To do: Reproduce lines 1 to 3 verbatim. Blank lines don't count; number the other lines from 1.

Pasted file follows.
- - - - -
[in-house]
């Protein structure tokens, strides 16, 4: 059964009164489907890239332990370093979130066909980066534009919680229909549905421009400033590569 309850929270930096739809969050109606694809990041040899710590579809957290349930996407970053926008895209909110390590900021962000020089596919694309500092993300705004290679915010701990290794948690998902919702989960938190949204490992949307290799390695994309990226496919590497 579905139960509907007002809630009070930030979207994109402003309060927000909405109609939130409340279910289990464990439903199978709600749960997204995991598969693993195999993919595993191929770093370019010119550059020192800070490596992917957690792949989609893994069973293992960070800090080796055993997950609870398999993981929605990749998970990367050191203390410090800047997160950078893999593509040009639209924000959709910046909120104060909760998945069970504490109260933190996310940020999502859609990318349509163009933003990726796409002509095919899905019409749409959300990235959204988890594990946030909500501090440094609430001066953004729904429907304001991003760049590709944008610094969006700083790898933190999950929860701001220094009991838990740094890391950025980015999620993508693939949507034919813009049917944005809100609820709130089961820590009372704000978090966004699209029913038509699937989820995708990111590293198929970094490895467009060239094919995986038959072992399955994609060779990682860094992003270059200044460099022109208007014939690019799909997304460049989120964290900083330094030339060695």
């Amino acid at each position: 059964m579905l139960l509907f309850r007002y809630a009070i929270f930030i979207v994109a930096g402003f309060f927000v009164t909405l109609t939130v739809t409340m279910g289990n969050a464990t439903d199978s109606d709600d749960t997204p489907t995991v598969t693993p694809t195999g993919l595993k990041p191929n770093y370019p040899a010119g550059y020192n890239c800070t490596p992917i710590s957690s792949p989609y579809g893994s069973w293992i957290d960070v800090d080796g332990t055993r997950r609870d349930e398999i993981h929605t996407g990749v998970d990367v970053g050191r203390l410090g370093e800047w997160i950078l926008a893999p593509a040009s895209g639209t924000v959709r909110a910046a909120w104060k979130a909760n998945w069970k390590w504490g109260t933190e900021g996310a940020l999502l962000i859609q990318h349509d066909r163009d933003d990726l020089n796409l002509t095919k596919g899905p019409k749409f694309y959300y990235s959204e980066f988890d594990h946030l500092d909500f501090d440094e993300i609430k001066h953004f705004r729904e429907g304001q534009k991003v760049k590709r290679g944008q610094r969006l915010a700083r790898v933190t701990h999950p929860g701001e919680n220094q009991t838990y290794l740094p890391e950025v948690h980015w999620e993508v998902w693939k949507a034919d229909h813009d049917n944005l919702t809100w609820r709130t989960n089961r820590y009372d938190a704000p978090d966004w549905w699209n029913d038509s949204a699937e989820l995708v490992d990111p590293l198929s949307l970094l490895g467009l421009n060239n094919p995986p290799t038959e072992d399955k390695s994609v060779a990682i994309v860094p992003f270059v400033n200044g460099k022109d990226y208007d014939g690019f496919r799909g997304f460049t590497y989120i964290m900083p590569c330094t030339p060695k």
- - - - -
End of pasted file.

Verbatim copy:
[in-house]
């Protein structure tokens, strides 16, 4: 059964009164489907890239332990370093979130066909980066534009919680229909549905421009400033590569 309850929270930096739809969050109606694809990041040899710590579809957290349930996407970053926008895209909110390590900021962000020089596919694309500092993300705004290679915010701990290794948690998902919702989960938190949204490992949307290799390695994309990226496919590497 579905139960509907007002809630009070930030979207994109402003309060927000909405109609939130409340279910289990464990439903199978709600749960997204995991598969693993195999993919595993191929770093370019010119550059020192800070490596992917957690792949989609893994069973293992960070800090080796055993997950609870398999993981929605990749998970990367050191203390410090800047997160950078893999593509040009639209924000959709910046909120104060909760998945069970504490109260933190996310940020999502859609990318349509163009933003990726796409002509095919899905019409749409959300990235959204988890594990946030909500501090440094609430001066953004729904429907304001991003760049590709944008610094969006700083790898933190999950929860701001220094009991838990740094890391950025980015999620993508693939949507034919813009049917944005809100609820709130089961820590009372704000978090966004699209029913038509699937989820995708990111590293198929970094490895467009060239094919995986038959072992399955994609060779990682860094992003270059200044460099022109208007014939690019799909997304460049989120964290900083330094030339060695």
């Amino acid at each position: 059964m579905l139960l509907f309850r007002y809630a009070i929270f930030i979207v994109a930096g402003f309060f927000v009164t909405l109609t939130v739809t409340m279910g289990n969050a464990t439903d199978s109606d709600d749960t997204p489907t995991v598969t693993p694809t195999g993919l595993k990041p191929n770093y370019p040899a010119g550059y020192n890239c800070t490596p992917i710590s957690s792949p989609y579809g893994s069973w293992i957290d960070v800090d080796g332990t055993r997950r609870d349930e398999i993981h929605t996407g990749v998970d990367v970053g050191r203390l410090g370093e800047w997160i950078l926008a893999p593509a040009s895209g639209t924000v959709r909110a910046a909120w104060k979130a909760n998945w069970k390590w504490g109260t933190e900021g996310a940020l999502l962000i859609q990318h349509d066909r163009d933003d990726l020089n796409l002509t095919k596919g899905p019409k749409f694309y959300y990235s959204e980066f988890d594990h946030l500092d909500f501090d440094e993300i609430k001066h953004f705004r729904e429907g304001q534009k991003v760049k590709r290679g944008q610094r969006l915010a700083r790898v933190t701990h999950p929860g701001e919680n220094q009991t838990y290794l740094p890391e950025v948690h980015w999620e993508v998902w693939k949507a034919d229909h813009d049917n944005l919702t809100w609820r709130t989960n089961r820590y009372d938190a704000p978090d966004w549905w699209n029913d038509s949204a699937e989820l995708v490992d990111p590293l198929s949307l970094l490895g467009l421009n060239n094919p995986p290799t038959e072992d399955k390695s994609v060779a990682i994309v860094p992003f270059v400033n200044g460099k022109d990226y208007d014939g690019f496919r799909g997304f460049t590497y989120i964290m900083p590569c330094t030339p060695k």